Metastatic Breast Cancer Cells Activate Stem Cell Genes
Magnified stem cells
One cancerous cell breaks off from a tumor, slips into the bloodstream, and lodges elsewhere in the body in only seconds. These colonizers may bloom into deadly metastatic cancer right away or lie dormant for years, only to trigger a recurrence decades after the primary tumor is removed.
Metastases cause the vast majority of cancer deaths, but their tiny seeds are so difficult to track that few researchers have managed to study them. Now, in Nature (2015; doi:10.1038/nature15260), scientists described capturing and studying individual metastatic cells from human breast cancer tumors implanted into mice as the cells escaped into the blood stream and began to form tumors elsewhere in the body.
The researchers discovered that genetic programs expressed in these cells were quite distinct from the primary tumors in which they originated and included genes typically expressed in mammary stem cells. The findings could change the way researchers think about how cancer spreads and suggest new drugs to track down and disable its deadly seeds.
For the most part, modern cancer drugs ignore differences between primary and metastatic tumors, said Zena Werb, PhD, professor and vice-chair of anatomy at University of California San Francisco, and a senior author on the new study.
"We test drugs for their ability to make primary tumors shrink, but most just don't work on metastases, and this leaves patients open to recurrence," Werb said. "Patients have their original tumor treated or removed, but then the cancer comes back 20, 30, 40 years later because there were just a few metastatic cells sitting around."
Because metastasis is difficult to study, no one really knows how dormant metastatic cells can survive incognito for decades. As a result, only approximately 7% of all breast cancer funding goes to studying metastatic cancer, despite the fact that it causes virtually all breast cancer deaths.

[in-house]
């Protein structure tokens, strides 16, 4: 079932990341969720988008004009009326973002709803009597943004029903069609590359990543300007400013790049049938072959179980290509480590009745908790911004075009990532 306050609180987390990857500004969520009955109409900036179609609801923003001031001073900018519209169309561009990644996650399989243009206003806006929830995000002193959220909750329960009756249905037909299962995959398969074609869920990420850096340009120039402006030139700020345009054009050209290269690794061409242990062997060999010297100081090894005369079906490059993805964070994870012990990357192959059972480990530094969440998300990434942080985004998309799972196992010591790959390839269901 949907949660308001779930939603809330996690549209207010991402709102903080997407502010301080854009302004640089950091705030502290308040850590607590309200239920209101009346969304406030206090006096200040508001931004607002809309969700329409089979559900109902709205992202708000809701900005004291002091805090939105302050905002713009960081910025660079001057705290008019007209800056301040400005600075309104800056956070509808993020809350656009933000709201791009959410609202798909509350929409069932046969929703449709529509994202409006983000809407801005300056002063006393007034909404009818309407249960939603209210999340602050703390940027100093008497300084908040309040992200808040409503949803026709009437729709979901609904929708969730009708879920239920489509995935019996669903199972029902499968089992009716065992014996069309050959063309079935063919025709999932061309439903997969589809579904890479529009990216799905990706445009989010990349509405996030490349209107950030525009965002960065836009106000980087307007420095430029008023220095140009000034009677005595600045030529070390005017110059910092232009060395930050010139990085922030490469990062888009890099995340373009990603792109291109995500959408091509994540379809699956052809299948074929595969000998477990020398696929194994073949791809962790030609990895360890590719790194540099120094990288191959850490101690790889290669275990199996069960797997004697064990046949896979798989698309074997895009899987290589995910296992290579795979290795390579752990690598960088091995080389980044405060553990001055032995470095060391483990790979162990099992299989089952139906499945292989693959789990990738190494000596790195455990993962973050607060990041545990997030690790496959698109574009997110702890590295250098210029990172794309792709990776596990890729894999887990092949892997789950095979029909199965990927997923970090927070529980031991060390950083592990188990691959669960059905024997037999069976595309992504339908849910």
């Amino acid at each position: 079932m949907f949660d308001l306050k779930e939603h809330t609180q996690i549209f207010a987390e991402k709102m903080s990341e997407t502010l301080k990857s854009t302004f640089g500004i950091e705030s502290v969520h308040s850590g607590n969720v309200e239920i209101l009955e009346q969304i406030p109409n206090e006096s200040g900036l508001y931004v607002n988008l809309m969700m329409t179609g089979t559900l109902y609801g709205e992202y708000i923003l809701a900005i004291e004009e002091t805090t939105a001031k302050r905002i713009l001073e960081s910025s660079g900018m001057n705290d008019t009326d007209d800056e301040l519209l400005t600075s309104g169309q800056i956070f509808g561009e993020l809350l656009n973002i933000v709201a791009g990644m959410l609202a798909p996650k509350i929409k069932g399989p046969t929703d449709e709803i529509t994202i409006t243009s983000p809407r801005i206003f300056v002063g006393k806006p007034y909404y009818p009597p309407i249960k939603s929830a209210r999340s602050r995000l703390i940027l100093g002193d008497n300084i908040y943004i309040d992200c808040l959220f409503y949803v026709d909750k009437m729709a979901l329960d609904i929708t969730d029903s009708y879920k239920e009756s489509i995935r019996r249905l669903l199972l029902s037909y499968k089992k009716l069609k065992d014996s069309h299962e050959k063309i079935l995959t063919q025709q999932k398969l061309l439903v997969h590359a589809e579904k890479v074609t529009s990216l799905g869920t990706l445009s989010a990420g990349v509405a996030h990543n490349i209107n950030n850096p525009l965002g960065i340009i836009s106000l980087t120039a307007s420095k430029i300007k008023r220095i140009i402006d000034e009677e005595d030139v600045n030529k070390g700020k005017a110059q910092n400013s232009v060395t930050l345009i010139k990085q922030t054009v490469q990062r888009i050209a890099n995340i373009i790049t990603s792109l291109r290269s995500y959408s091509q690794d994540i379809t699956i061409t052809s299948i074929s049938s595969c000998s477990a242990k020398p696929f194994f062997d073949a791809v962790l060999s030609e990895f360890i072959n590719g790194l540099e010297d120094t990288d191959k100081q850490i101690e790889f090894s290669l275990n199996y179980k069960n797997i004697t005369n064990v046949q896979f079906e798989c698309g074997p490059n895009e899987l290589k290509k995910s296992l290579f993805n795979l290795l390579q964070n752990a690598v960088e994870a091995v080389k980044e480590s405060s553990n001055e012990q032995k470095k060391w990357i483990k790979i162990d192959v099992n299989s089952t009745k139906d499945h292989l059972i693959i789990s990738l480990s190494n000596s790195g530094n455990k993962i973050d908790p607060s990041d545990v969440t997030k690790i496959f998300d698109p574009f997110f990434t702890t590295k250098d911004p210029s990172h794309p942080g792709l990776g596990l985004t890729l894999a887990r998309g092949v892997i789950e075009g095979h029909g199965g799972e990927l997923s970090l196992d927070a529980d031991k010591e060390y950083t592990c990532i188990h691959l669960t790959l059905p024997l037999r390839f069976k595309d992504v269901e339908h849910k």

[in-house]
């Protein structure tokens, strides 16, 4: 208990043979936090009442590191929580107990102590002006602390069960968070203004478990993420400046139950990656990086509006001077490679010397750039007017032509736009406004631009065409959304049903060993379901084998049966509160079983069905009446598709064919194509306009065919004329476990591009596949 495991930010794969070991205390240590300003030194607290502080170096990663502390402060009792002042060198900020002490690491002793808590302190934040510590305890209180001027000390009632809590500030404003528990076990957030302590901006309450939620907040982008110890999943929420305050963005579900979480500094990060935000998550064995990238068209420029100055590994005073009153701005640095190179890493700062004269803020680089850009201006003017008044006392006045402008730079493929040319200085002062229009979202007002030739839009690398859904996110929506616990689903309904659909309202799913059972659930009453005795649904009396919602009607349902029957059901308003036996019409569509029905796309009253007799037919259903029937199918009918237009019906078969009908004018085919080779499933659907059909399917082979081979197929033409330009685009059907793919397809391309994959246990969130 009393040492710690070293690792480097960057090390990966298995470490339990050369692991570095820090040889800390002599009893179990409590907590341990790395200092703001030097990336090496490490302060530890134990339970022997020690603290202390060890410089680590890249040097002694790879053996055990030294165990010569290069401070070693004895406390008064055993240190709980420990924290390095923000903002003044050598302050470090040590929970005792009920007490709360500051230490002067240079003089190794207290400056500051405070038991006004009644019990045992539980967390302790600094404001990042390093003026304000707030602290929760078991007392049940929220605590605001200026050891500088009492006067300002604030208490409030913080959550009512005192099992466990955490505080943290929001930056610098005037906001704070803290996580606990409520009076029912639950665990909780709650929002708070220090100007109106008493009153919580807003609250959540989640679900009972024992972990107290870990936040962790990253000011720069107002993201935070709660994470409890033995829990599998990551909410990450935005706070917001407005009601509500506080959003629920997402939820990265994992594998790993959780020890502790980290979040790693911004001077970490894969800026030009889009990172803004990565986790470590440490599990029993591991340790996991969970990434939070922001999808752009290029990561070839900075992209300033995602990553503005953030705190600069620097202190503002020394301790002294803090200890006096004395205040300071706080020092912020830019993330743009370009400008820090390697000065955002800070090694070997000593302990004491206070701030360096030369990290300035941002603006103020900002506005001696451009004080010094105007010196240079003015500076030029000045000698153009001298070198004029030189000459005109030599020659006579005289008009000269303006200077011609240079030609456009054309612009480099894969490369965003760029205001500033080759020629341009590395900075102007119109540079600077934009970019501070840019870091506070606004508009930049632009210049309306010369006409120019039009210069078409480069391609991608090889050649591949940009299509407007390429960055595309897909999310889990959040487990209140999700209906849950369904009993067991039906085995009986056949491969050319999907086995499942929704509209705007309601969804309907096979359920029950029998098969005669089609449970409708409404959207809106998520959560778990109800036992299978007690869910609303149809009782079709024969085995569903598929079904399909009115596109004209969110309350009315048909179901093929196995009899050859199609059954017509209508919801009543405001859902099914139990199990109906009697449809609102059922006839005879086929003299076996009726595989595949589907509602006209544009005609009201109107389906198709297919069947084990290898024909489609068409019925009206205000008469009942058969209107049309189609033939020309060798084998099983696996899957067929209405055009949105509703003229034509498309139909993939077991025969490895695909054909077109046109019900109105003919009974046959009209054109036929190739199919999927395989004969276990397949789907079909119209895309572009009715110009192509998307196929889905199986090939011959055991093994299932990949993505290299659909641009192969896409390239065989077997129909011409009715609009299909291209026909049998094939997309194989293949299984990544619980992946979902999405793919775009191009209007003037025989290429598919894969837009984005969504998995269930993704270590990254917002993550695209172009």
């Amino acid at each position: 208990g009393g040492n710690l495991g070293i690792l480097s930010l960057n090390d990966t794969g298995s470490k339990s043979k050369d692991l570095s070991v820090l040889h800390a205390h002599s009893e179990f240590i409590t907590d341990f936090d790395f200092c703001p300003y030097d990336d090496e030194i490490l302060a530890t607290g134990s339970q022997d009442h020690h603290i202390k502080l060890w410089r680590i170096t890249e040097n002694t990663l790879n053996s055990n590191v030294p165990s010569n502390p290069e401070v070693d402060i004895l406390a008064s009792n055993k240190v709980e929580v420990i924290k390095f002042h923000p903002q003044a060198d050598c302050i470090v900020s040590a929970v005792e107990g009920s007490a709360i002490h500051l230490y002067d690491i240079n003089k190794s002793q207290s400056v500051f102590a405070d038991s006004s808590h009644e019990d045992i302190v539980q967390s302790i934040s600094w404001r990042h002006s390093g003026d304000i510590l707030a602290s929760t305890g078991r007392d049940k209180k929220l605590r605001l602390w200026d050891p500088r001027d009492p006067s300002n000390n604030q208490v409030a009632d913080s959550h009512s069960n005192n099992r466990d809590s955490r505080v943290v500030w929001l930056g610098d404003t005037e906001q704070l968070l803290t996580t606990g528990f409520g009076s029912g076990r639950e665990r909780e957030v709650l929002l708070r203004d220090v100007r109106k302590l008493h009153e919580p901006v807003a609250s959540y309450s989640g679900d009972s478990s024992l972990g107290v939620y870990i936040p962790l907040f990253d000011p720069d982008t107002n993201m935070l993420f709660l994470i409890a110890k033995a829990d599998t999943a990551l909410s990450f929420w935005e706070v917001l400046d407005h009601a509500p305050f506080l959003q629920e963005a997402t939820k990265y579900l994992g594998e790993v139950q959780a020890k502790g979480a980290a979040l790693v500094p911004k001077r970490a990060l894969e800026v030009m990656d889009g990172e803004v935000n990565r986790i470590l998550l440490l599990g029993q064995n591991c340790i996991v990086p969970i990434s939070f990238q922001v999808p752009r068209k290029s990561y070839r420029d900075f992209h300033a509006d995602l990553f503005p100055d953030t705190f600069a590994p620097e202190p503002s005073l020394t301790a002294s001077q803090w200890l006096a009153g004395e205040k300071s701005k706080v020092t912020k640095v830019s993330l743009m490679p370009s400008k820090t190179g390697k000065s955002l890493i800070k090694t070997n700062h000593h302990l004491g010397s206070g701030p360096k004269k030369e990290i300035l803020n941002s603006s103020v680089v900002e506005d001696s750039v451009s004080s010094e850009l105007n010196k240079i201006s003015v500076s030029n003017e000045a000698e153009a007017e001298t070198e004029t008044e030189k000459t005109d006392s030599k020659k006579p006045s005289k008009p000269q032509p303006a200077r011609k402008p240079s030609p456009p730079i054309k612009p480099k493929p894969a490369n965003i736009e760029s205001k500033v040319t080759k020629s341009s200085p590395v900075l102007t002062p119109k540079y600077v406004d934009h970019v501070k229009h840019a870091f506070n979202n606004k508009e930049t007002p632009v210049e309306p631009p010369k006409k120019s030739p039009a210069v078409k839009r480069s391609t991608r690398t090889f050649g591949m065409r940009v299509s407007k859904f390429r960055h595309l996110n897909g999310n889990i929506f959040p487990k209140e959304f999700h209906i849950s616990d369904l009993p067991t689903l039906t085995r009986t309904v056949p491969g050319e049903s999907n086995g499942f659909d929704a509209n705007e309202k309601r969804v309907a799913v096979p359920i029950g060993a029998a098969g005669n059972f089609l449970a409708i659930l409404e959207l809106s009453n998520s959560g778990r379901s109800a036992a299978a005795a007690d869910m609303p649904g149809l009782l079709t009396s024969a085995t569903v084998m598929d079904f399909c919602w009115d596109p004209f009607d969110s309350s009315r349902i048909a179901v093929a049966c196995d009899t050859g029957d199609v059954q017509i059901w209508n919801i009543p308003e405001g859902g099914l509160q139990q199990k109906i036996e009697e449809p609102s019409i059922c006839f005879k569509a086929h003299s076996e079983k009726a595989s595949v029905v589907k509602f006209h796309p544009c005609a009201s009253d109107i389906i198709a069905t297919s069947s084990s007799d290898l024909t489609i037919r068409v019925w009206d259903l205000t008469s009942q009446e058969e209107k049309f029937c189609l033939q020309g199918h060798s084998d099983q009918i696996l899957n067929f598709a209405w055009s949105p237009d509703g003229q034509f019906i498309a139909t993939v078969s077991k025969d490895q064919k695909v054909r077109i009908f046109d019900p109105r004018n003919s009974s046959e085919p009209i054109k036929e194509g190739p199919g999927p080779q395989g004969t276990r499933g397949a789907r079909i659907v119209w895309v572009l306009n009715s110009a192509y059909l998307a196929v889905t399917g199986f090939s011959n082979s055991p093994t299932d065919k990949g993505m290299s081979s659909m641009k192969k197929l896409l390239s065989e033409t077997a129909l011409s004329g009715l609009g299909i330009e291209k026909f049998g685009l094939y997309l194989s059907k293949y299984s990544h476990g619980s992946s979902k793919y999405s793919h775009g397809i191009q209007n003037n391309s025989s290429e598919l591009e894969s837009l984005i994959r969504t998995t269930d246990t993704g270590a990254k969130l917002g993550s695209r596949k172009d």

In the new paper, the researchers used a technique called patient derived xenograft (PDX), which involves transplanting human tumor cells into mice. Against the backdrop of healthy mouse tissue, rogue metastatic cells from the human tumor stick out like flares. The researchers developed a new method using flow cytometry that let them capture individual human metastatic cancer cells traveling through the mouse's blood or lodged elsewhere in its body, then used newly developed microfluidic technology to characterize the active genes in these rare cells.
"We were able to look at gene expression at a whole new level of resolution," Lawson said. "We could pull 12 metastatic cells out of the brain and tell you what is special about those 12 cells. Or the two cells we found in the blood. And we discovered there's something really unique about metastatic cells as they arrive in distant tissues."
The team compared patterns of gene expression in human cancer cells lodged in different organs of the PDX mice and found stark differences between early stage and more advanced metastatic colonies. The genetic program that makes a cell metastatic did not depend on the genetics of its tumor of origin. This suggests that new techniques might allow researchers to find and specifically target these cells throughout the body in a variety of patient populations.